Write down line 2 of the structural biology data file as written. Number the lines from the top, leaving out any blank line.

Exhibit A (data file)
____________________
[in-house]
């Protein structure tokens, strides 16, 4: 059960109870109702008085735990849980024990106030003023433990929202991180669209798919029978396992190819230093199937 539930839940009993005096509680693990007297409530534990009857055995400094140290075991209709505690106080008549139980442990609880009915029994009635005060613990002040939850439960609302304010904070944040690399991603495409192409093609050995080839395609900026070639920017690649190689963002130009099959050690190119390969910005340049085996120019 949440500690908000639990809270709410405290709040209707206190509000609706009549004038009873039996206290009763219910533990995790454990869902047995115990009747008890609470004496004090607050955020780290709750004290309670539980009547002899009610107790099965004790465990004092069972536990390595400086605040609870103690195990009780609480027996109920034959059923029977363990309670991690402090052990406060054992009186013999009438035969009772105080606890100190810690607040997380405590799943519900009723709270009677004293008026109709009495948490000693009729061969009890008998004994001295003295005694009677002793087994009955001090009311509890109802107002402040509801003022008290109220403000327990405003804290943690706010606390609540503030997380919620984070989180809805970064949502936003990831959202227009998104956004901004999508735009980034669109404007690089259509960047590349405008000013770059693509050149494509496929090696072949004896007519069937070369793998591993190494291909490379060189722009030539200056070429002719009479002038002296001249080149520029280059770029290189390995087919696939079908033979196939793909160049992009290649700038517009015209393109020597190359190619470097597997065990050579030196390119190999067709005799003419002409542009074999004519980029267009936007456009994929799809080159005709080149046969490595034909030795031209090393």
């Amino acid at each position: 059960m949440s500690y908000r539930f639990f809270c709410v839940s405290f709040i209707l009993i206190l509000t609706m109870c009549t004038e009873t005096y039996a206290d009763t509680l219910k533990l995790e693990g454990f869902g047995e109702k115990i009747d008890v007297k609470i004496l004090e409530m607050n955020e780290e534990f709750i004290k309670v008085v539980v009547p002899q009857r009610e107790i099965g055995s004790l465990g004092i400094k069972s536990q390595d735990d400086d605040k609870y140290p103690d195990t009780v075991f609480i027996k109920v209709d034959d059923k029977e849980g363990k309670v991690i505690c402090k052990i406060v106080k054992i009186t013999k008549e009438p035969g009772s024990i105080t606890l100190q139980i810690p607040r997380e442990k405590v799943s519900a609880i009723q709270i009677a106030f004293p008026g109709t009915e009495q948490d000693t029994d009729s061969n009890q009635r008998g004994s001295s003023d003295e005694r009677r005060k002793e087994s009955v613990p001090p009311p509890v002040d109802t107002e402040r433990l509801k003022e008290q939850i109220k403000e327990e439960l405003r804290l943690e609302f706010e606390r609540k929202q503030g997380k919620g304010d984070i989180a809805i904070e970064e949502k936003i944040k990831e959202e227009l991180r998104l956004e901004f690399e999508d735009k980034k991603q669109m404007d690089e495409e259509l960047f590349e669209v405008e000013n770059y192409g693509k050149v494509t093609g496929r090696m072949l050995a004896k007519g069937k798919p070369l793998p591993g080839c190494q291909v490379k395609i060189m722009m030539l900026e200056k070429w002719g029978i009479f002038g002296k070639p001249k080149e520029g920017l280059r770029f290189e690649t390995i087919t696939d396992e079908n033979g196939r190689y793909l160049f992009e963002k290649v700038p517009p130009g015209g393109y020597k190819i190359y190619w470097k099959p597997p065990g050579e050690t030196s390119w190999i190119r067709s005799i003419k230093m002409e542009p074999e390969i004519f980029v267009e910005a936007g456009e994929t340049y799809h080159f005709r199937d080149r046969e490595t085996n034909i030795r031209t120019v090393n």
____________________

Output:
């Protein structure tokens, strides 16, 4: 059960109870109702008085735990849980024990106030003023433990929202991180669209798919029978396992190819230093199937 539930839940009993005096509680693990007297409530534990009857055995400094140290075991209709505690106080008549139980442990609880009915029994009635005060613990002040939850439960609302304010904070944040690399991603495409192409093609050995080839395609900026070639920017690649190689963002130009099959050690190119390969910005340049085996120019 949440500690908000639990809270709410405290709040209707206190509000609706009549004038009873039996206290009763219910533990995790454990869902047995115990009747008890609470004496004090607050955020780290709750004290309670539980009547002899009610107790099965004790465990004092069972536990390595400086605040609870103690195990009780609480027996109920034959059923029977363990309670991690402090052990406060054992009186013999009438035969009772105080606890100190810690607040997380405590799943519900009723709270009677004293008026109709009495948490000693009729061969009890008998004994001295003295005694009677002793087994009955001090009311509890109802107002402040509801003022008290109220403000327990405003804290943690706010606390609540503030997380919620984070989180809805970064949502936003990831959202227009998104956004901004999508735009980034669109404007690089259509960047590349405008000013770059693509050149494509496929090696072949004896007519069937070369793998591993190494291909490379060189722009030539200056070429002719009479002038002296001249080149520029280059770029290189390995087919696939079908033979196939793909160049992009290649700038517009015209393109020597190359190619470097597997065990050579030196390119190999067709005799003419002409542009074999004519980029267009936007456009994929799809080159005709080149046969490595034909030795031209090393």